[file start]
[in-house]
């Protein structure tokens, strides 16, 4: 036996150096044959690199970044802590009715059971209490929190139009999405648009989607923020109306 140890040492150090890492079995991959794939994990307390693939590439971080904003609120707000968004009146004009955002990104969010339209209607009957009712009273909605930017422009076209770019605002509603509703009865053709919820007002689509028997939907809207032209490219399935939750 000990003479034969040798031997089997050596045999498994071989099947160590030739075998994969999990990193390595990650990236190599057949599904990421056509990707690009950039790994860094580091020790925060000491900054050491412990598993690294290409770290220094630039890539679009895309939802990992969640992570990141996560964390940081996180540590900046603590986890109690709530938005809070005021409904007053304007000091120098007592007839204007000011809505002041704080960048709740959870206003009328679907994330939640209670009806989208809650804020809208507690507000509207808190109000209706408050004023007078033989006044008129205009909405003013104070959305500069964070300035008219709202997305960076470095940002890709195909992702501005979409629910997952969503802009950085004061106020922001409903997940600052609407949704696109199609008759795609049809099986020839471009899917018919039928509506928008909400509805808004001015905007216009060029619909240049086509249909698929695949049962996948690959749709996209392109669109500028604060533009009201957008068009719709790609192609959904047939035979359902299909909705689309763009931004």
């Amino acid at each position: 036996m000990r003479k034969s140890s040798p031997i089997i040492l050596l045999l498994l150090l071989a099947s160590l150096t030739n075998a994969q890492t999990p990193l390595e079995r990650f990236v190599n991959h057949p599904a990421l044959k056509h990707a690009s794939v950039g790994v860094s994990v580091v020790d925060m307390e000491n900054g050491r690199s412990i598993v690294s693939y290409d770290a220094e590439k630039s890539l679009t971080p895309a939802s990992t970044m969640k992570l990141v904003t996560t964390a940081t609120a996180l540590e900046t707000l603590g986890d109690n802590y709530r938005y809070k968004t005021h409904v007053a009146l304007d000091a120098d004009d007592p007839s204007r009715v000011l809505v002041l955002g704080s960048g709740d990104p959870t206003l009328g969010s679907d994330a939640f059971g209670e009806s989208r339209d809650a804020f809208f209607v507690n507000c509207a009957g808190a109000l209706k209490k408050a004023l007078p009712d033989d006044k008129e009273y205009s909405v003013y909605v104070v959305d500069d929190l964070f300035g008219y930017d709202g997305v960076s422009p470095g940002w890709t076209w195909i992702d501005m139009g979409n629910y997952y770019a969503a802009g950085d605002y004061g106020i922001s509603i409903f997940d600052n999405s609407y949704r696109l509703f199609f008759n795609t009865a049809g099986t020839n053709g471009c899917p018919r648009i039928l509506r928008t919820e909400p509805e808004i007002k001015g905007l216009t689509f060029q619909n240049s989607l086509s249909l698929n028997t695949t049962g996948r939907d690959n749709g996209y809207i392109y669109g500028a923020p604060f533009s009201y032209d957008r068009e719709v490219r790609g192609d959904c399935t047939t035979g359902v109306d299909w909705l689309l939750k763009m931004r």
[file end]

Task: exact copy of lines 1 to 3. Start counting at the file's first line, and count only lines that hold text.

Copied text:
[in-house]
């Protein structure tokens, strides 16, 4: 036996150096044959690199970044802590009715059971209490929190139009999405648009989607923020109306 140890040492150090890492079995991959794939994990307390693939590439971080904003609120707000968004009146004009955002990104969010339209209607009957009712009273909605930017422009076209770019605002509603509703009865053709919820007002689509028997939907809207032209490219399935939750 000990003479034969040798031997089997050596045999498994071989099947160590030739075998994969999990990193390595990650990236190599057949599904990421056509990707690009950039790994860094580091020790925060000491900054050491412990598993690294290409770290220094630039890539679009895309939802990992969640992570990141996560964390940081996180540590900046603590986890109690709530938005809070005021409904007053304007000091120098007592007839204007000011809505002041704080960048709740959870206003009328679907994330939640209670009806989208809650804020809208507690507000509207808190109000209706408050004023007078033989006044008129205009909405003013104070959305500069964070300035008219709202997305960076470095940002890709195909992702501005979409629910997952969503802009950085004061106020922001409903997940600052609407949704696109199609008759795609049809099986020839471009899917018919039928509506928008909400509805808004001015905007216009060029619909240049086509249909698929695949049962996948690959749709996209392109669109500028604060533009009201957008068009719709790609192609959904047939035979359902299909909705689309763009931004």
């Amino acid at each position: 036996m000990r003479k034969s140890s040798p031997i089997i040492l050596l045999l498994l150090l071989a099947s160590l150096t030739n075998a994969q890492t999990p990193l390595e079995r990650f990236v190599n991959h057949p599904a990421l044959k056509h990707a690009s794939v950039g790994v860094s994990v580091v020790d925060m307390e000491n900054g050491r690199s412990i598993v690294s693939y290409d770290a220094e590439k630039s890539l679009t971080p895309a939802s990992t970044m969640k992570l990141v904003t996560t964390a940081t609120a996180l540590e900046t707000l603590g986890d109690n802590y709530r938005y809070k968004t005021h409904v007053a009146l304007d000091a120098d004009d007592p007839s204007r009715v000011l809505v002041l955002g704080s960048g709740d990104p959870t206003l009328g969010s679907d994330a939640f059971g209670e009806s989208r339209d809650a804020f809208f209607v507690n507000c509207a009957g808190a109000l209706k209490k408050a004023l007078p009712d033989d006044k008129e009273y205009s909405v003013y909605v104070v959305d500069d929190l964070f300035g008219y930017d709202g997305v960076s422009p470095g940002w890709t076209w195909i992702d501005m139009g979409n629910y997952y770019a969503a802009g950085d605002y004061g106020i922001s509603i409903f997940d600052n999405s609407y949704r696109l509703f199609f008759n795609t009865a049809g099986t020839n053709g471009c899917p018919r648009i039928l509506r928008t919820e909400p509805e808004i007002k001015g905007l216009t689509f060029q619909n240049s989607l086509s249909l698929n028997t695949t049962g996948r939907d690959n749709g996209y809207i392109y669109g500028a923020p604060f533009s009201y032209d957008r068009e719709v490219r790609g192609d959904c399935t047939t035979g359902v109306d299909w909705l689309l939750k763009m931004r």